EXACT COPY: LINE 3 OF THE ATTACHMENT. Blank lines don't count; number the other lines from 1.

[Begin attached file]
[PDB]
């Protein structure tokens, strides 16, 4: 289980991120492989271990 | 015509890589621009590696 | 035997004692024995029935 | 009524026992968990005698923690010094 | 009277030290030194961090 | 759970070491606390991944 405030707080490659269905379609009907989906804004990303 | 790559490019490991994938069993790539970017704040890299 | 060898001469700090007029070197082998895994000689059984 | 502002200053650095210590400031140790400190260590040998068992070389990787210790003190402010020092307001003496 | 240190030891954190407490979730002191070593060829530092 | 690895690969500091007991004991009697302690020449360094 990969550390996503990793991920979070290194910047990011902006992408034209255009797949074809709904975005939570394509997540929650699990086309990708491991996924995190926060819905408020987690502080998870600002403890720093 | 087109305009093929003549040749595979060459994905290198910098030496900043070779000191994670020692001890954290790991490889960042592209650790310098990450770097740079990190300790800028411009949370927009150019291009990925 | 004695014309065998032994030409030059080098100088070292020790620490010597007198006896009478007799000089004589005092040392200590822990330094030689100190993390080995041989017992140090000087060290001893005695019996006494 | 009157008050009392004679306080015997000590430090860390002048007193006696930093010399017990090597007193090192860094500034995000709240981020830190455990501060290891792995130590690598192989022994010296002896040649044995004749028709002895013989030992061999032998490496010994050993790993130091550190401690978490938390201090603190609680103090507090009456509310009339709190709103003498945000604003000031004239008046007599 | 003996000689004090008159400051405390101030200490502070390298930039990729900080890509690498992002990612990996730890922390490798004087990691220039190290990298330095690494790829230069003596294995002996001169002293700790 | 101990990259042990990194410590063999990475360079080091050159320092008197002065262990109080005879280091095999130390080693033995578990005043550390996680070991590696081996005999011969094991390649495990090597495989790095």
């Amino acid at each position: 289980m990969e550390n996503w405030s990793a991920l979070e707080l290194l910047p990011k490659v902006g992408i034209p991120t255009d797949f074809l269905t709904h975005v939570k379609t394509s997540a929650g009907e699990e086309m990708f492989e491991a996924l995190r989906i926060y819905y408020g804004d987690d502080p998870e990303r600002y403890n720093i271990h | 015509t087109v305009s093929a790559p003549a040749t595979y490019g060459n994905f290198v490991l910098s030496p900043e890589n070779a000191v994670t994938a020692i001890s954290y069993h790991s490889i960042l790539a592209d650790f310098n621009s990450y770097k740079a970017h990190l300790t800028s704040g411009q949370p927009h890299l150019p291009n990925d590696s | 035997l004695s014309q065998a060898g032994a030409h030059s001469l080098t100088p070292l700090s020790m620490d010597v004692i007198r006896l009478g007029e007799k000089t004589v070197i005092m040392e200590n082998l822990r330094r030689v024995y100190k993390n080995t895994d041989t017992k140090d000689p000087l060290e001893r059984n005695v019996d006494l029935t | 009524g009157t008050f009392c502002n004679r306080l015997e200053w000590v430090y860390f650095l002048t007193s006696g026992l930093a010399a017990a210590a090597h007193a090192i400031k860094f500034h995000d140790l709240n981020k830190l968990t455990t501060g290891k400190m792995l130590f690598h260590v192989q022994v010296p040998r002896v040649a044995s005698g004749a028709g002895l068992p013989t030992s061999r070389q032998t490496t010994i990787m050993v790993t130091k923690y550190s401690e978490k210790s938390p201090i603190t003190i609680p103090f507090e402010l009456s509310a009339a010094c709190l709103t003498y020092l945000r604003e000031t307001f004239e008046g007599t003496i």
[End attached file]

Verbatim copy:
């Amino acid at each position: 289980m990969e550390n996503w405030s990793a991920l979070e707080l290194l910047p990011k490659v902006g992408i034209p991120t255009d797949f074809l269905t709904h975005v939570k379609t394509s997540a929650g009907e699990e086309m990708f492989e491991a996924l995190r989906i926060y819905y408020g804004d987690d502080p998870e990303r600002y403890n720093i271990h | 015509t087109v305009s093929a790559p003549a040749t595979y490019g060459n994905f290198v490991l910098s030496p900043e890589n070779a000191v994670t994938a020692i001890s954290y069993h790991s490889i960042l790539a592209d650790f310098n621009s990450y770097k740079a970017h990190l300790t800028s704040g411009q949370p927009h890299l150019p291009n990925d590696s | 035997l004695s014309q065998a060898g032994a030409h030059s001469l080098t100088p070292l700090s020790m620490d010597v004692i007198r006896l009478g007029e007799k000089t004589v070197i005092m040392e200590n082998l822990r330094r030689v024995y100190k993390n080995t895994d041989t017992k140090d000689p000087l060290e001893r059984n005695v019996d006494l029935t | 009524g009157t008050f009392c502002n004679r306080l015997e200053w000590v430090y860390f650095l002048t007193s006696g026992l930093a010399a017990a210590a090597h007193a090192i400031k860094f500034h995000d140790l709240n981020k830190l968990t455990t501060g290891k400190m792995l130590f690598h260590v192989q022994v010296p040998r002896v040649a044995s005698g004749a028709g002895l068992p013989t030992s061999r070389q032998t490496t010994i990787m050993v790993t130091k923690y550190s401690e978490k210790s938390p201090i603190t003190i609680p103090f507090e402010l009456s509310a009339a010094c709190l709103t003498y020092l945000r604003e000031t307001f004239e008046g007599t003496i």